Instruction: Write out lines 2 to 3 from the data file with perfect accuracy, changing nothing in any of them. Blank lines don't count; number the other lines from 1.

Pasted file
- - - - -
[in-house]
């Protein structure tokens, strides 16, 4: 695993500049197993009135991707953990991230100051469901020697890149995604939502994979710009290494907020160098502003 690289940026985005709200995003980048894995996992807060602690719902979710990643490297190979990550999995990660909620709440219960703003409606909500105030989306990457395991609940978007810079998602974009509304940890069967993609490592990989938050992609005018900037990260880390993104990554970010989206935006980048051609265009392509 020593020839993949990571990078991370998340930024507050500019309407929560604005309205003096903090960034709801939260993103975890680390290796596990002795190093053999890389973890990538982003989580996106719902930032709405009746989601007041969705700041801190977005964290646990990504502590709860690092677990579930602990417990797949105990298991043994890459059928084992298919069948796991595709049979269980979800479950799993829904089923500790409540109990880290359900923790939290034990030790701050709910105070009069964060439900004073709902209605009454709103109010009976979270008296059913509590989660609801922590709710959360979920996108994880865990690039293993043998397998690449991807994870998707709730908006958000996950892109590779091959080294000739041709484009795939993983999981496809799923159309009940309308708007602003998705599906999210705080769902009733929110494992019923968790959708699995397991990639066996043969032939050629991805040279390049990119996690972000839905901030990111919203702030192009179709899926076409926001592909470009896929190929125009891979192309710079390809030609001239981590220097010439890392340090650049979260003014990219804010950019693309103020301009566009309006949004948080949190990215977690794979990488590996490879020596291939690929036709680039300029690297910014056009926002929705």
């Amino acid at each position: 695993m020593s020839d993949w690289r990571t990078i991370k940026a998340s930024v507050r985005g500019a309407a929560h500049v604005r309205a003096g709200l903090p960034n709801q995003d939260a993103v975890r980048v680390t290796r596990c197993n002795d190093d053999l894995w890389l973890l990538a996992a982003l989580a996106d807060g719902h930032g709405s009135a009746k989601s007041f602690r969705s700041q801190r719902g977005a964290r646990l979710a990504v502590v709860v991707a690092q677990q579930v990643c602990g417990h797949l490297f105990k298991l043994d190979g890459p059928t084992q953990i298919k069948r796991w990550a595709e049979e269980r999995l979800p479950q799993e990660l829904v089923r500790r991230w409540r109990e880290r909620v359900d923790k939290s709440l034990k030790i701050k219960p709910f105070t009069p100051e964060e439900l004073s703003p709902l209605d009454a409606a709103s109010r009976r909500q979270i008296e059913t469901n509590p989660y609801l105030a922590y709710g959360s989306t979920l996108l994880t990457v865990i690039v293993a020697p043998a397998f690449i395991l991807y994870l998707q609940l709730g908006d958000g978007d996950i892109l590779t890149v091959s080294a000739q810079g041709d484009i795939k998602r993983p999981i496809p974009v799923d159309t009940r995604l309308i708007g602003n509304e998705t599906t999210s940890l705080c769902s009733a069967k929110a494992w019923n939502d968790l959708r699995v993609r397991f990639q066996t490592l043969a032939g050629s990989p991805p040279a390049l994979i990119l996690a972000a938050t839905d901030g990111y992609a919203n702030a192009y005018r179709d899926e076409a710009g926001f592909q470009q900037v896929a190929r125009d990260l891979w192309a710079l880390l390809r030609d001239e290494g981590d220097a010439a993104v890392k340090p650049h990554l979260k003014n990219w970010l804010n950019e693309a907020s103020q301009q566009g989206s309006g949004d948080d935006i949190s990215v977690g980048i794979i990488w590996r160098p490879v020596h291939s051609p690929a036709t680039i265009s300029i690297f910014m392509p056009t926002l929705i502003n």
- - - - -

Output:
């Protein structure tokens, strides 16, 4: 695993500049197993009135991707953990991230100051469901020697890149995604939502994979710009290494907020160098502003 690289940026985005709200995003980048894995996992807060602690719902979710990643490297190979990550999995990660909620709440219960703003409606909500105030989306990457395991609940978007810079998602974009509304940890069967993609490592990989938050992609005018900037990260880390993104990554970010989206935006980048051609265009392509 020593020839993949990571990078991370998340930024507050500019309407929560604005309205003096903090960034709801939260993103975890680390290796596990002795190093053999890389973890990538982003989580996106719902930032709405009746989601007041969705700041801190977005964290646990990504502590709860690092677990579930602990417990797949105990298991043994890459059928084992298919069948796991595709049979269980979800479950799993829904089923500790409540109990880290359900923790939290034990030790701050709910105070009069964060439900004073709902209605009454709103109010009976979270008296059913509590989660609801922590709710959360979920996108994880865990690039293993043998397998690449991807994870998707709730908006958000996950892109590779091959080294000739041709484009795939993983999981496809799923159309009940309308708007602003998705599906999210705080769902009733929110494992019923968790959708699995397991990639066996043969032939050629991805040279390049990119996690972000839905901030990111919203702030192009179709899926076409926001592909470009896929190929125009891979192309710079390809030609001239981590220097010439890392340090650049979260003014990219804010950019693309103020301009566009309006949004948080949190990215977690794979990488590996490879020596291939690929036709680039300029690297910014056009926002929705």
């Amino acid at each position: 695993m020593s020839d993949w690289r990571t990078i991370k940026a998340s930024v507050r985005g500019a309407a929560h500049v604005r309205a003096g709200l903090p960034n709801q995003d939260a993103v975890r980048v680390t290796r596990c197993n002795d190093d053999l894995w890389l973890l990538a996992a982003l989580a996106d807060g719902h930032g709405s009135a009746k989601s007041f602690r969705s700041q801190r719902g977005a964290r646990l979710a990504v502590v709860v991707a690092q677990q579930v990643c602990g417990h797949l490297f105990k298991l043994d190979g890459p059928t084992q953990i298919k069948r796991w990550a595709e049979e269980r999995l979800p479950q799993e990660l829904v089923r500790r991230w409540r109990e880290r909620v359900d923790k939290s709440l034990k030790i701050k219960p709910f105070t009069p100051e964060e439900l004073s703003p709902l209605d009454a409606a709103s109010r009976r909500q979270i008296e059913t469901n509590p989660y609801l105030a922590y709710g959360s989306t979920l996108l994880t990457v865990i690039v293993a020697p043998a397998f690449i395991l991807y994870l998707q609940l709730g908006d958000g978007d996950i892109l590779t890149v091959s080294a000739q810079g041709d484009i795939k998602r993983p999981i496809p974009v799923d159309t009940r995604l309308i708007g602003n509304e998705t599906t999210s940890l705080c769902s009733a069967k929110a494992w019923n939502d968790l959708r699995v993609r397991f990639q066996t490592l043969a032939g050629s990989p991805p040279a390049l994979i990119l996690a972000a938050t839905d901030g990111y992609a919203n702030a192009y005018r179709d899926e076409a710009g926001f592909q470009q900037v896929a190929r125009d990260l891979w192309a710079l880390l390809r030609d001239e290494g981590d220097a010439a993104v890392k340090p650049h990554l979260k003014n990219w970010l804010n950019e693309a907020s103020q301009q566009g989206s309006g949004d948080d935006i949190s990215v977690g980048i794979i990488w590996r160098p490879v020596h291939s051609p690929a036709t680039i265009s300029i690297f910014m392509p056009t926002l929705i502003n």